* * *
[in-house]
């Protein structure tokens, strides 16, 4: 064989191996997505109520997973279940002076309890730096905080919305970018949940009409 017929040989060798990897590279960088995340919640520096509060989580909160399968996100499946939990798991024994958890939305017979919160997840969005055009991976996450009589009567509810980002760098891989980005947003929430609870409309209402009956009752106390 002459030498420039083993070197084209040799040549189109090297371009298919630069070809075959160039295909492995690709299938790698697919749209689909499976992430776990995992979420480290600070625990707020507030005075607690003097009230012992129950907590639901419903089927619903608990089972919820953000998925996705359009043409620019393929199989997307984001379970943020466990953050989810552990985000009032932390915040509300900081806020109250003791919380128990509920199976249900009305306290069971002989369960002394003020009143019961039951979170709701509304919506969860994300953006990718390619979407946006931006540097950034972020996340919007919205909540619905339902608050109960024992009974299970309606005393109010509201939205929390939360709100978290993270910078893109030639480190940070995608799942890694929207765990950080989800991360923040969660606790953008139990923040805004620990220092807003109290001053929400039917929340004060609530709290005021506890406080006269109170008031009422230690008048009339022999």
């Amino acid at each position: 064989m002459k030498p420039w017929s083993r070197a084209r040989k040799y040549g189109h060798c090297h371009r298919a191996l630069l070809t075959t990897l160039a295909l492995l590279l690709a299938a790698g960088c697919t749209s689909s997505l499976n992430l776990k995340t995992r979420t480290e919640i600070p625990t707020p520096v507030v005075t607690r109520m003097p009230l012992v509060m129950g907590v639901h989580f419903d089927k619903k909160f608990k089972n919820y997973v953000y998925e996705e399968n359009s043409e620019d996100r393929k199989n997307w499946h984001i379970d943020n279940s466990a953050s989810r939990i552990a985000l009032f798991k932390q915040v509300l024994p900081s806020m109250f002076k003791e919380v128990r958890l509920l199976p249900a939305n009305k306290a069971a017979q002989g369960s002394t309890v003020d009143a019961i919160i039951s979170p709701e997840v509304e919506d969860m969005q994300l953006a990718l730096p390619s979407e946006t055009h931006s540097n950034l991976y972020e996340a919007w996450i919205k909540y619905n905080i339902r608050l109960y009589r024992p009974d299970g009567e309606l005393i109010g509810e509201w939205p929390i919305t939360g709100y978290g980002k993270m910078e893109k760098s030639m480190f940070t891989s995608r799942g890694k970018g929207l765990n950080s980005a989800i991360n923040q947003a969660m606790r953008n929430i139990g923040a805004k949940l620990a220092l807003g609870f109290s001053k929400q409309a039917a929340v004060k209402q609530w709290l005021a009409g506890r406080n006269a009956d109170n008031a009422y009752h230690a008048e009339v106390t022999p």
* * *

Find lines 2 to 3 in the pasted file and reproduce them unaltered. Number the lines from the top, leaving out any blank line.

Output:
């Protein structure tokens, strides 16, 4: 064989191996997505109520997973279940002076309890730096905080919305970018949940009409 017929040989060798990897590279960088995340919640520096509060989580909160399968996100499946939990798991024994958890939305017979919160997840969005055009991976996450009589009567509810980002760098891989980005947003929430609870409309209402009956009752106390 002459030498420039083993070197084209040799040549189109090297371009298919630069070809075959160039295909492995690709299938790698697919749209689909499976992430776990995992979420480290600070625990707020507030005075607690003097009230012992129950907590639901419903089927619903608990089972919820953000998925996705359009043409620019393929199989997307984001379970943020466990953050989810552990985000009032932390915040509300900081806020109250003791919380128990509920199976249900009305306290069971002989369960002394003020009143019961039951979170709701509304919506969860994300953006990718390619979407946006931006540097950034972020996340919007919205909540619905339902608050109960024992009974299970309606005393109010509201939205929390939360709100978290993270910078893109030639480190940070995608799942890694929207765990950080989800991360923040969660606790953008139990923040805004620990220092807003109290001053929400039917929340004060609530709290005021506890406080006269109170008031009422230690008048009339022999």
């Amino acid at each position: 064989m002459k030498p420039w017929s083993r070197a084209r040989k040799y040549g189109h060798c090297h371009r298919a191996l630069l070809t075959t990897l160039a295909l492995l590279l690709a299938a790698g960088c697919t749209s689909s997505l499976n992430l776990k995340t995992r979420t480290e919640i600070p625990t707020p520096v507030v005075t607690r109520m003097p009230l012992v509060m129950g907590v639901h989580f419903d089927k619903k909160f608990k089972n919820y997973v953000y998925e996705e399968n359009s043409e620019d996100r393929k199989n997307w499946h984001i379970d943020n279940s466990a953050s989810r939990i552990a985000l009032f798991k932390q915040v509300l024994p900081s806020m109250f002076k003791e919380v128990r958890l509920l199976p249900a939305n009305k306290a069971a017979q002989g369960s002394t309890v003020d009143a019961i919160i039951s979170p709701e997840v509304e919506d969860m969005q994300l953006a990718l730096p390619s979407e946006t055009h931006s540097n950034l991976y972020e996340a919007w996450i919205k909540y619905n905080i339902r608050l109960y009589r024992p009974d299970g009567e309606l005393i109010g509810e509201w939205p929390i919305t939360g709100y978290g980002k993270m910078e893109k760098s030639m480190f940070t891989s995608r799942g890694k970018g929207l765990n950080s980005a989800i991360n923040q947003a969660m606790r953008n929430i139990g923040a805004k949940l620990a220092l807003g609870f109290s001053k929400q409309a039917a929340v004060k209402q609530w709290l005021a009409g506890r406080n006269a009956d109170n008031a009422y009752h230690a008048e009339v106390t022999p």